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ALFRED, LORD TENNYSON: QUOTES

All is well, tho' faith and form
Be sunder'd in the night of fear.

ALFRED, LORD TENNYSON, In Memoriam

Forward, forward let us range,
Let the great world spin for ever down the ringing grooves of change.

ALFRED, LORD TENNYSON, Locksley Hall

For man is man and master of his fate.

ALFRED, LORD TENNYSON, The Idylls of the King

O hard, when love and duty clash!

ALFRED, LORD TENNYSON, The Princess

The dirty nurse, Experience, in her kind
Hath foul'd me.

ALFRED, LORD TENNYSON, The Idylls of the King

Dreams are true while they last, and do we not live in dreams?

ALFRED, LORD TENNYSON, The Higher Pantheism

I cannot rest from travel; I will drink life to the lees.

ALFRED, LORD TENNYSON, Ulysses

Shall the hag Evil die with the child of Good,
Or propagate again her loathèd kind,
Thronging the cells of the diseased mind,
Hateful with hanging cheeks, a withered brood,
Though hourly pastured on the salient blood?

ALFRED TENNYSON, Sonnet

For every worm beneath the moon
Draws different threads, and late and soon
Spins, toiling out his own cocoon.

ALFRED TENNYSON, The Two Voices

All the windy ways of men
Are but dust that rises up,
And is lightly laid again.

ALFRED TENNYSON, The Vision of Sin

I know that age to age succeeds,
Blowing a noise of tongues and deeds,
A dust of systems and of creeds.

ALFRED TENNYSON, The Two Voices

Virtue!--to be good and just--
Every heart, when sifted well,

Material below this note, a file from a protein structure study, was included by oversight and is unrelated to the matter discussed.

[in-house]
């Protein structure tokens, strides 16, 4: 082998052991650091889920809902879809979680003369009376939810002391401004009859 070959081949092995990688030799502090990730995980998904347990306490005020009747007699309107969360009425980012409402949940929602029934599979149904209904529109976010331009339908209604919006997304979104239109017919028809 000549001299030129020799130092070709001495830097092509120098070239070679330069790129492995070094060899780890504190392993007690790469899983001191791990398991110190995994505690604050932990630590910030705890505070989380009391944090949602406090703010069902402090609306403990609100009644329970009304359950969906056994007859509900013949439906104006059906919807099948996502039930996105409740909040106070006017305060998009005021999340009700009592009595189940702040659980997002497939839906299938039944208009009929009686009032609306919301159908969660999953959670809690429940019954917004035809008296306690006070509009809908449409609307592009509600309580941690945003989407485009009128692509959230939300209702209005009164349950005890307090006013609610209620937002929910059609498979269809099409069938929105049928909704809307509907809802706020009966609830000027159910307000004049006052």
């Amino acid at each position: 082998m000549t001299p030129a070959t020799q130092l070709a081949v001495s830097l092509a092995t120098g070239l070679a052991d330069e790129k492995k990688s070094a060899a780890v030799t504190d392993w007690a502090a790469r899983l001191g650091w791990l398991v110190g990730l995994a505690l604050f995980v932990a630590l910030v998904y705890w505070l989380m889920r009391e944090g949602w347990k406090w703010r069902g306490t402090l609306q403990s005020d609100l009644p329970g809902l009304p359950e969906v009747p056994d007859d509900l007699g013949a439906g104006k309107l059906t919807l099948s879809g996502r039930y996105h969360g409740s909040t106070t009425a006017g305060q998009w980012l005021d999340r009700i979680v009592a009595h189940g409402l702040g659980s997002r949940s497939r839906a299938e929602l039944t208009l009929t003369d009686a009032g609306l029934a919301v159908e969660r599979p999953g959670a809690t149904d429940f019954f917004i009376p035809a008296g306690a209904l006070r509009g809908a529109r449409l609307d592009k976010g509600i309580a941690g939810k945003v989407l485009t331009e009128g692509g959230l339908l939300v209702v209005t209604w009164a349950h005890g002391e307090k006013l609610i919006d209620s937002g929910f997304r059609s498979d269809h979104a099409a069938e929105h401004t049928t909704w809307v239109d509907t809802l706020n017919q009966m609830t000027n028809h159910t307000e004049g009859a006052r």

Is a clot of warmer dust,
Mix'd with cunning sparks of hell.

ALFRED TENNYSON, The Vision of Sin

And men, whose reason long was blind,
From cells of madness unconfined,
Oft lose whole years of darker mind.

ALFRED TENNYSON, The Two Voices

No life that breathes with human breath
Has ever truly long'd for death.

ALFRED TENNYSON, The Two Voices

A sorrow's crown of sorrow
Is remembering happier things.

ALFRED TENNYSON, Locksley Hall

'Tis better to have loved and lost than never to have loved at all.

ALFRED TENNYSON, In Memoriam

All precious things, discover'd late,
To those that seek them issue forth,
For love in sequel works with fate,
And draws the veil from hidden worth.

ALFRED TENNYSON, The Daydream

In the Spring a fuller crimson comes upon the robin's breast;
In the Spring the wanton lapwing gets himself another crest;
In the Spring a livelier iris changes on the burnish'd dove;
In the Spring a young man's fancy lightly turns to thoughts of love.

ALFRED TENNYSON, Locksley Hall

If I make dark my countenance,
I shut my life from happier chance.

ALFRED TENNYSON, The Two Voices

Authority forgets a dying king.

ALFRED TENNYSON, Idylls of the King

Cast all your cares on God; that anchor holds.

ALFRED TENNYSON, Enoch Arden

My strength is as the strength of ten,
Because my heart is pure.

ALFRED TENNYSON, Sir Galahad

Virtue!--to be good and just--
Every heart, when sifted well,
Is a clot of warmer dust,
Mix'd with cunning sparks of hell.

ALFRED TENNYSON, The Vision of Sin

Love took up the glass of Time, and turn'd it in his glowing hands;
Every moment, lightly shaken, ran itself in golden sands.
Love took up the harp of Life, and smote on all the chords with might;
Smote the chord of Self, that, trembling, pass'd in music out of sight.

ALFRED TENNYSON, Locksley Hall

Man dreams of fame while woman wakes to love.